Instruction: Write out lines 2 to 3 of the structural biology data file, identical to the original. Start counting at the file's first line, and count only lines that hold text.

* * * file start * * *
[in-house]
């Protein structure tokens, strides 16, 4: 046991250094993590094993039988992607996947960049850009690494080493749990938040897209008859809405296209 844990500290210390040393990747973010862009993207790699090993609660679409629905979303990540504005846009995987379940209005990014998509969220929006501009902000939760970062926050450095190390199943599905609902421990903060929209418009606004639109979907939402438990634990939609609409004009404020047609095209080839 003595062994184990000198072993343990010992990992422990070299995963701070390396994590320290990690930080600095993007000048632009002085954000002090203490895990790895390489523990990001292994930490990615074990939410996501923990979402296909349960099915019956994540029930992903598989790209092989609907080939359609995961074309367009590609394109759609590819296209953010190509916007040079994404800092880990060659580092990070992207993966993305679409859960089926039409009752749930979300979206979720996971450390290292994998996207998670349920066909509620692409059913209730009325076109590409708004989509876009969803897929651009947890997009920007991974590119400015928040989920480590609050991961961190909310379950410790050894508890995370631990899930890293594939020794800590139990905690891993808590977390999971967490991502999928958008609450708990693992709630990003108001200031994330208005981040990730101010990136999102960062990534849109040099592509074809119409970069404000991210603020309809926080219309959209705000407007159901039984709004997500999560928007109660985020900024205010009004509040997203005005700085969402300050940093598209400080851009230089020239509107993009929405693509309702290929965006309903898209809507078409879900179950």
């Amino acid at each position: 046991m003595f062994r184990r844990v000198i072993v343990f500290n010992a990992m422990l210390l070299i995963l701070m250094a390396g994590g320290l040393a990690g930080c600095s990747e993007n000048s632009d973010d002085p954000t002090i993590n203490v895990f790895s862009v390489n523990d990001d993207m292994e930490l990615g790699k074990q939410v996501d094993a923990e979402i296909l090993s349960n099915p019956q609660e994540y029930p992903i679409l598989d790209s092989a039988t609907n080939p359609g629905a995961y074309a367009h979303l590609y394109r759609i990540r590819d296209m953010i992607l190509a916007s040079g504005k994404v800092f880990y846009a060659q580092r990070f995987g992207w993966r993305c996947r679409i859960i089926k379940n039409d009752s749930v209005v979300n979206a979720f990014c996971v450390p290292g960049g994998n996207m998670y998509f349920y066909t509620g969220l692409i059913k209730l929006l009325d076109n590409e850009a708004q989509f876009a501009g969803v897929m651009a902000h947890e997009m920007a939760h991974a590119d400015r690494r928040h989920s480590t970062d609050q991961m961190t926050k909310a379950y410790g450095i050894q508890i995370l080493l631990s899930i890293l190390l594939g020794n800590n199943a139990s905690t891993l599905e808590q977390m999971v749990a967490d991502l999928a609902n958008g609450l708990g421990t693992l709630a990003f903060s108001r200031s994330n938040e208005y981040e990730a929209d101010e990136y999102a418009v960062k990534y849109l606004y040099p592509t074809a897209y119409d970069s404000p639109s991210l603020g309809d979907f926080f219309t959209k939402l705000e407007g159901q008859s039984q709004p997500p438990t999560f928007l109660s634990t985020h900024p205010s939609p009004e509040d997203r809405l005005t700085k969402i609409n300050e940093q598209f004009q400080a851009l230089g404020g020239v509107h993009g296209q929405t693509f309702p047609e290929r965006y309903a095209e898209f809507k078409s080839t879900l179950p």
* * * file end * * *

């Protein structure tokens, strides 16, 4: 046991250094993590094993039988992607996947960049850009690494080493749990938040897209008859809405296209 844990500290210390040393990747973010862009993207790699090993609660679409629905979303990540504005846009995987379940209005990014998509969220929006501009902000939760970062926050450095190390199943599905609902421990903060929209418009606004639109979907939402438990634990939609609409004009404020047609095209080839 003595062994184990000198072993343990010992990992422990070299995963701070390396994590320290990690930080600095993007000048632009002085954000002090203490895990790895390489523990990001292994930490990615074990939410996501923990979402296909349960099915019956994540029930992903598989790209092989609907080939359609995961074309367009590609394109759609590819296209953010190509916007040079994404800092880990060659580092990070992207993966993305679409859960089926039409009752749930979300979206979720996971450390290292994998996207998670349920066909509620692409059913209730009325076109590409708004989509876009969803897929651009947890997009920007991974590119400015928040989920480590609050991961961190909310379950410790050894508890995370631990899930890293594939020794800590139990905690891993808590977390999971967490991502999928958008609450708990693992709630990003108001200031994330208005981040990730101010990136999102960062990534849109040099592509074809119409970069404000991210603020309809926080219309959209705000407007159901039984709004997500999560928007109660985020900024205010009004509040997203005005700085969402300050940093598209400080851009230089020239509107993009929405693509309702290929965006309903898209809507078409879900179950």
């Amino acid at each position: 046991m003595f062994r184990r844990v000198i072993v343990f500290n010992a990992m422990l210390l070299i995963l701070m250094a390396g994590g320290l040393a990690g930080c600095s990747e993007n000048s632009d973010d002085p954000t002090i993590n203490v895990f790895s862009v390489n523990d990001d993207m292994e930490l990615g790699k074990q939410v996501d094993a923990e979402i296909l090993s349960n099915p019956q609660e994540y029930p992903i679409l598989d790209s092989a039988t609907n080939p359609g629905a995961y074309a367009h979303l590609y394109r759609i990540r590819d296209m953010i992607l190509a916007s040079g504005k994404v800092f880990y846009a060659q580092r990070f995987g992207w993966r993305c996947r679409i859960i089926k379940n039409d009752s749930v209005v979300n979206a979720f990014c996971v450390p290292g960049g994998n996207m998670y998509f349920y066909t509620g969220l692409i059913k209730l929006l009325d076109n590409e850009a708004q989509f876009a501009g969803v897929m651009a902000h947890e997009m920007a939760h991974a590119d400015r690494r928040h989920s480590t970062d609050q991961m961190t926050k909310a379950y410790g450095i050894q508890i995370l080493l631990s899930i890293l190390l594939g020794n800590n199943a139990s905690t891993l599905e808590q977390m999971v749990a967490d991502l999928a609902n958008g609450l708990g421990t693992l709630a990003f903060s108001r200031s994330n938040e208005y981040e990730a929209d101010e990136y999102a418009v960062k990534y849109l606004y040099p592509t074809a897209y119409d970069s404000p639109s991210l603020g309809d979907f926080f219309t959209k939402l705000e407007g159901q008859s039984q709004p997500p438990t999560f928007l109660s634990t985020h900024p205010s939609p009004e509040d997203r809405l005005t700085k969402i609409n300050e940093q598209f004009q400080a851009l230089g404020g020239v509107h993009g296209q929405t693509f309702p047609e290929r965006y309903a095209e898209f809507k078409s080839t879900l179950p």